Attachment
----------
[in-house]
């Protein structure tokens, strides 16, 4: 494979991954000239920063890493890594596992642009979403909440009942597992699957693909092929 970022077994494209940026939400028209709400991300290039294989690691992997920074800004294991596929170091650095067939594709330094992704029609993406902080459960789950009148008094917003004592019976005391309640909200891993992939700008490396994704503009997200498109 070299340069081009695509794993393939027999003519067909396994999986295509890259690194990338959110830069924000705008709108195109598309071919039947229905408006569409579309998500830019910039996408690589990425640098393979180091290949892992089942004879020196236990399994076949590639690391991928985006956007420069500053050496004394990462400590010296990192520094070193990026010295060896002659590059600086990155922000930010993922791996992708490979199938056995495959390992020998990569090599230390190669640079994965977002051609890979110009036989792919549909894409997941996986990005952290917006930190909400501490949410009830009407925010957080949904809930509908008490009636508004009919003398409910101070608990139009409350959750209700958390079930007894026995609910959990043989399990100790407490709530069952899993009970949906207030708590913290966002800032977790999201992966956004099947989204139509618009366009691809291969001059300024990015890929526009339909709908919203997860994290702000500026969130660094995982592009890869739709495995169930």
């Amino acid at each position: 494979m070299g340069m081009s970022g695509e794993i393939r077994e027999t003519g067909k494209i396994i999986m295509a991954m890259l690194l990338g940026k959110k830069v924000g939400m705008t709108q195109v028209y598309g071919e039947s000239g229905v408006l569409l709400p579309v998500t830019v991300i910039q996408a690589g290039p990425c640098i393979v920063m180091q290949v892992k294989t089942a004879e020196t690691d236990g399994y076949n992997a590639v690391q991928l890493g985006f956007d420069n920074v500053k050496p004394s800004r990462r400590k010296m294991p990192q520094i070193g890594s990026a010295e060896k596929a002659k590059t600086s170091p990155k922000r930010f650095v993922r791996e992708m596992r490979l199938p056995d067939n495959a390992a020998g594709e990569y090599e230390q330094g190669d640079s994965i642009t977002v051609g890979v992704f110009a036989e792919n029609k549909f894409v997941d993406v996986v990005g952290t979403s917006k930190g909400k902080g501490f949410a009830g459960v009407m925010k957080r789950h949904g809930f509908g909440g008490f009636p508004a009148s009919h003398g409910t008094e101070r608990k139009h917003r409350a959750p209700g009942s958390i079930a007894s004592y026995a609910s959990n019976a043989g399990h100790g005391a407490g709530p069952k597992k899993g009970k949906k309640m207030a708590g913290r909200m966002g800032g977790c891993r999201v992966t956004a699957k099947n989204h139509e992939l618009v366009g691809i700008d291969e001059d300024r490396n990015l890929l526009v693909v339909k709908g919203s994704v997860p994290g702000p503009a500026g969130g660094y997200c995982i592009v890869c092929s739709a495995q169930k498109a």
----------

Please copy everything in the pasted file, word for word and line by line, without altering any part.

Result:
[in-house]
């Protein structure tokens, strides 16, 4: 494979991954000239920063890493890594596992642009979403909440009942597992699957693909092929 970022077994494209940026939400028209709400991300290039294989690691992997920074800004294991596929170091650095067939594709330094992704029609993406902080459960789950009148008094917003004592019976005391309640909200891993992939700008490396994704503009997200498109 070299340069081009695509794993393939027999003519067909396994999986295509890259690194990338959110830069924000705008709108195109598309071919039947229905408006569409579309998500830019910039996408690589990425640098393979180091290949892992089942004879020196236990399994076949590639690391991928985006956007420069500053050496004394990462400590010296990192520094070193990026010295060896002659590059600086990155922000930010993922791996992708490979199938056995495959390992020998990569090599230390190669640079994965977002051609890979110009036989792919549909894409997941996986990005952290917006930190909400501490949410009830009407925010957080949904809930509908008490009636508004009919003398409910101070608990139009409350959750209700958390079930007894026995609910959990043989399990100790407490709530069952899993009970949906207030708590913290966002800032977790999201992966956004099947989204139509618009366009691809291969001059300024990015890929526009339909709908919203997860994290702000500026969130660094995982592009890869739709495995169930």
């Amino acid at each position: 494979m070299g340069m081009s970022g695509e794993i393939r077994e027999t003519g067909k494209i396994i999986m295509a991954m890259l690194l990338g940026k959110k830069v924000g939400m705008t709108q195109v028209y598309g071919e039947s000239g229905v408006l569409l709400p579309v998500t830019v991300i910039q996408a690589g290039p990425c640098i393979v920063m180091q290949v892992k294989t089942a004879e020196t690691d236990g399994y076949n992997a590639v690391q991928l890493g985006f956007d420069n920074v500053k050496p004394s800004r990462r400590k010296m294991p990192q520094i070193g890594s990026a010295e060896k596929a002659k590059t600086s170091p990155k922000r930010f650095v993922r791996e992708m596992r490979l199938p056995d067939n495959a390992a020998g594709e990569y090599e230390q330094g190669d640079s994965i642009t977002v051609g890979v992704f110009a036989e792919n029609k549909f894409v997941d993406v996986v990005g952290t979403s917006k930190g909400k902080g501490f949410a009830g459960v009407m925010k957080r789950h949904g809930f509908g909440g008490f009636p508004a009148s009919h003398g409910t008094e101070r608990k139009h917003r409350a959750p209700g009942s958390i079930a007894s004592y026995a609910s959990n019976a043989g399990h100790g005391a407490g709530p069952k597992k899993g009970k949906k309640m207030a708590g913290r909200m966002g800032g977790c891993r999201v992966t956004a699957k099947n989204h139509e992939l618009v366009g691809i700008d291969e001059d300024r490396n990015l890929l526009v693909v339909k709908g919203s994704v997860p994290g702000p503009a500026g969130g660094y997200c995982i592009v890869c092929s739709a495995q169930k498109a």